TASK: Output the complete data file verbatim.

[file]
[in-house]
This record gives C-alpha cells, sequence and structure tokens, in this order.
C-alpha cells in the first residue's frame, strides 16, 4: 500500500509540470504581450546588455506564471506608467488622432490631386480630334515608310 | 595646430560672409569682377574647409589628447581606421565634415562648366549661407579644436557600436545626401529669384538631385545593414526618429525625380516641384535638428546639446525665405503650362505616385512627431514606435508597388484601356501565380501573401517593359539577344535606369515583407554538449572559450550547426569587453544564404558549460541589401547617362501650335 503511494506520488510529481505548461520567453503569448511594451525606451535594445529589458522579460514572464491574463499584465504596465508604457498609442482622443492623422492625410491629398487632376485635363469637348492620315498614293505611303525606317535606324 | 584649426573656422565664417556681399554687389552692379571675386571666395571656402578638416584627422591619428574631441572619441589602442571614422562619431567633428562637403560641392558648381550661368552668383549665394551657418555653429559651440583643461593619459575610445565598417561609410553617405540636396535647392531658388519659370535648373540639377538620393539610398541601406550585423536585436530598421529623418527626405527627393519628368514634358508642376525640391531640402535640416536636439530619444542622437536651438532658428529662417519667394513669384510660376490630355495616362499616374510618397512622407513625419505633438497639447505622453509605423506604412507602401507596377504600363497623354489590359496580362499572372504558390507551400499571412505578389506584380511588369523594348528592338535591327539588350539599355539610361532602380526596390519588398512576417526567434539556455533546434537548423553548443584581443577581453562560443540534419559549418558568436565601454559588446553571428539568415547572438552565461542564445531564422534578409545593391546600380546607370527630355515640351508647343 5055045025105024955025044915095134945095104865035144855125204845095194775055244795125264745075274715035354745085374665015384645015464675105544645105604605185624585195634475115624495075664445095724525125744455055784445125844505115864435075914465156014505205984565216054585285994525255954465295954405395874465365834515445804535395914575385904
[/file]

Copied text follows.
[in-house]
This record gives C-alpha cells, sequence and structure tokens, in this order.
C-alpha cells in the first residue's frame, strides 16, 4: 500500500509540470504581450546588455506564471506608467488622432490631386480630334515608310 | 595646430560672409569682377574647409589628447581606421565634415562648366549661407579644436557600436545626401529669384538631385545593414526618429525625380516641384535638428546639446525665405503650362505616385512627431514606435508597388484601356501565380501573401517593359539577344535606369515583407554538449572559450550547426569587453544564404558549460541589401547617362501650335 503511494506520488510529481505548461520567453503569448511594451525606451535594445529589458522579460514572464491574463499584465504596465508604457498609442482622443492623422492625410491629398487632376485635363469637348492620315498614293505611303525606317535606324 | 584649426573656422565664417556681399554687389552692379571675386571666395571656402578638416584627422591619428574631441572619441589602442571614422562619431567633428562637403560641392558648381550661368552668383549665394551657418555653429559651440583643461593619459575610445565598417561609410553617405540636396535647392531658388519659370535648373540639377538620393539610398541601406550585423536585436530598421529623418527626405527627393519628368514634358508642376525640391531640402535640416536636439530619444542622437536651438532658428529662417519667394513669384510660376490630355495616362499616374510618397512622407513625419505633438497639447505622453509605423506604412507602401507596377504600363497623354489590359496580362499572372504558390507551400499571412505578389506584380511588369523594348528592338535591327539588350539599355539610361532602380526596390519588398512576417526567434539556455533546434537548423553548443584581443577581453562560443540534419559549418558568436565601454559588446553571428539568415547572438552565461542564445531564422534578409545593391546600380546607370527630355515640351508647343 5055045025105024955025044915095134945095104865035144855125204845095194775055244795125264745075274715035354745085374665015384645015464675105544645105604605185624585195634475115624495075664445095724525125744455055784445125844505115864435075914465156014505205984565216054585285994525255954465295954405395874465365834515445804535395914575385904